Therefore, a cap and long clothes (if you are very sensitive to the sun) should be part of your equipment. And of course good sunscreen. I had a pretty bad sun burn on my calves after our trip to Valle de la Luna.
What should you not take with you? Dogs!
Sounds strange, but unfortunately it is so. If you feed or pet dogs in San Pedro or also on the way on the route, they like to run after you, even if you ride your bike. And not for nothing there is a sign at the entrance to the national park that forbids you to enter with bicycles and accompanying dogs (no joke!).
If dogs follow you into the Moon Valley, they can die of thirst very quickly and will certainly not have a good time there in the heat. Therefore, please make sure that no dogs follow you.
How to get to Valle de la Luna
From San Pedro you drive for about 30 minutes on the road towards Calama and turn left at a clearly visible sign just outside the city limits to the entrance of the national park. The approach is relatively easy. At the beginning there is a short uphill. After that, it goes on paved roads continuously slightly downhill and you reach the entrance quickly and without much effort.
At the entrance gate to Valle de la Luna you pay 2500 CLP (before 1 pm) or 3000 CLP (4 Euro) after 1 pm. As a cyclist you are only allowed to enter the park until 1 pm. In the morning there are already quite a lot of bicycles on the road.
In the afternoon there are more tour groups with buses and jeeps or tourists with normal rental cars. So if you want to avoid the cars racing by, you should go early, which also has the advantage that the heat sets in only at noon.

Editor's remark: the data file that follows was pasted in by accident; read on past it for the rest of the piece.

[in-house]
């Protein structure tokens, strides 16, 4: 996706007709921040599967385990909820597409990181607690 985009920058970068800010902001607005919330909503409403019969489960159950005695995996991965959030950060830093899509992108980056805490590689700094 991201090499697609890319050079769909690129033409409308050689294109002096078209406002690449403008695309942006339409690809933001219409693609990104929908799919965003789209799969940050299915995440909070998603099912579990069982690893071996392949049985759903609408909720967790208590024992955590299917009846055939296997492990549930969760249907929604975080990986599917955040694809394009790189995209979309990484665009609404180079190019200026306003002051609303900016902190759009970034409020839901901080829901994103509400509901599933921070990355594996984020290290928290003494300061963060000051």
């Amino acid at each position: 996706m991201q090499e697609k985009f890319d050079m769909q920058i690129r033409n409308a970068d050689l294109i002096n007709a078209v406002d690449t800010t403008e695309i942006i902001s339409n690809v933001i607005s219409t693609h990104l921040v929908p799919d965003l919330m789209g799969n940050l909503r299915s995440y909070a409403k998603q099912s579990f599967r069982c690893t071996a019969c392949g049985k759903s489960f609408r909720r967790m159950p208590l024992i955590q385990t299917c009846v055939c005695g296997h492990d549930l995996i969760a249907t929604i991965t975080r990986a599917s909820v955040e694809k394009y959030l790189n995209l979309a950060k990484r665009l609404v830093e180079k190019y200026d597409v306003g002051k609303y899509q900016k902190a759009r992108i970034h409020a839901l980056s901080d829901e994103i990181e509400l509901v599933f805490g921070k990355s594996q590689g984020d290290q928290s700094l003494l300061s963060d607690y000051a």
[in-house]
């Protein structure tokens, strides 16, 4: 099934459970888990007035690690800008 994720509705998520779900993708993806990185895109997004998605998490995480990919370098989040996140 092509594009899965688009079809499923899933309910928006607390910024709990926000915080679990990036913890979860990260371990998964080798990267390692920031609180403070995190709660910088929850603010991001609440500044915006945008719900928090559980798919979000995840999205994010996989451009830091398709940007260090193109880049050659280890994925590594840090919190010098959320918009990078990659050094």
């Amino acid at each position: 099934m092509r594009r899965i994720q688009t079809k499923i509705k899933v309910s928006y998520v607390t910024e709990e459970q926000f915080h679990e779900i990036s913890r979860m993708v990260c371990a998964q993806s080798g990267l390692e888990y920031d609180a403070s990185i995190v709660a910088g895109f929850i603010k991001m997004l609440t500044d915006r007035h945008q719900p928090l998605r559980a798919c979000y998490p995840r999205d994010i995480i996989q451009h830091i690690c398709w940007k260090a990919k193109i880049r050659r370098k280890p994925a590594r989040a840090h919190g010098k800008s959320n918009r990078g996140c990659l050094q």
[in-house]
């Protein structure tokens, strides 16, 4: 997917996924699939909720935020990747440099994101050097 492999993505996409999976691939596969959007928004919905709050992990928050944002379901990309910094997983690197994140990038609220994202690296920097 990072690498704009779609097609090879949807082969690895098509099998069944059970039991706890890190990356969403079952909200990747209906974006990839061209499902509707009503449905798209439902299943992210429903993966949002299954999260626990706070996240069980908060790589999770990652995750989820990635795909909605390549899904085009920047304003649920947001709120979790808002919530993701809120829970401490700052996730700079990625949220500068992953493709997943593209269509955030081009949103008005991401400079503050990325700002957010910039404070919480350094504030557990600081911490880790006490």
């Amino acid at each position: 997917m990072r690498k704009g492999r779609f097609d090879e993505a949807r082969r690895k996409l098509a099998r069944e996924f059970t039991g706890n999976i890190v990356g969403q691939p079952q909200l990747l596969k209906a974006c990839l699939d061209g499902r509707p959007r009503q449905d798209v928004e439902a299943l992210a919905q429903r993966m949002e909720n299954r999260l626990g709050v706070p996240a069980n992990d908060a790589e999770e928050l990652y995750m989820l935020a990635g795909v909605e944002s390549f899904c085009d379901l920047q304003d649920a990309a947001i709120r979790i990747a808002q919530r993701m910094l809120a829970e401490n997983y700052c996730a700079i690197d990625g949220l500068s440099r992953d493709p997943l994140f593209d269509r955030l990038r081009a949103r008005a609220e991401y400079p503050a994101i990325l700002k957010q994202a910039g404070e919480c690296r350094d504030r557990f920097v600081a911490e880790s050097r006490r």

The Route through the Park
The route through the park is not a circuit. There is a main road through the valley, which you drive through to the end and then turn around to come back to the entrance. So you can’t get lost. First you drive 7 km to the first viewpoint (big dune).
Then, at intervals of a few kilometers, there are more viewpoints to drive to. The last viewpoint is at kilometer 11. Afterwards, the same route is taken back. The way there is often uphill and therefore much more strenuous than the way back.
Viewpoints in Valle de la Luna
First comes the Duna Mayor (big dune). You walk uphill for about 30 minutes. At the top you have fantastic views of the surrounding area and large sand dunes. The second view is the Mirador Achachnes. To the actual viewpoint you walk uphill for about 20 minutes.
After that, you can continue to follow the trail for some time until you reach the final top of the cliffs. Here again you have the view of the peculiar rock formations with the volcanic chain on the horizon. The third stop is the Mina de Sal Victoria. This is located only about one kilometer behind the Mirador Achachnes. The Mina de Sal Victoria is only a little spectacular hole in the ground and can be skipped in our opinion.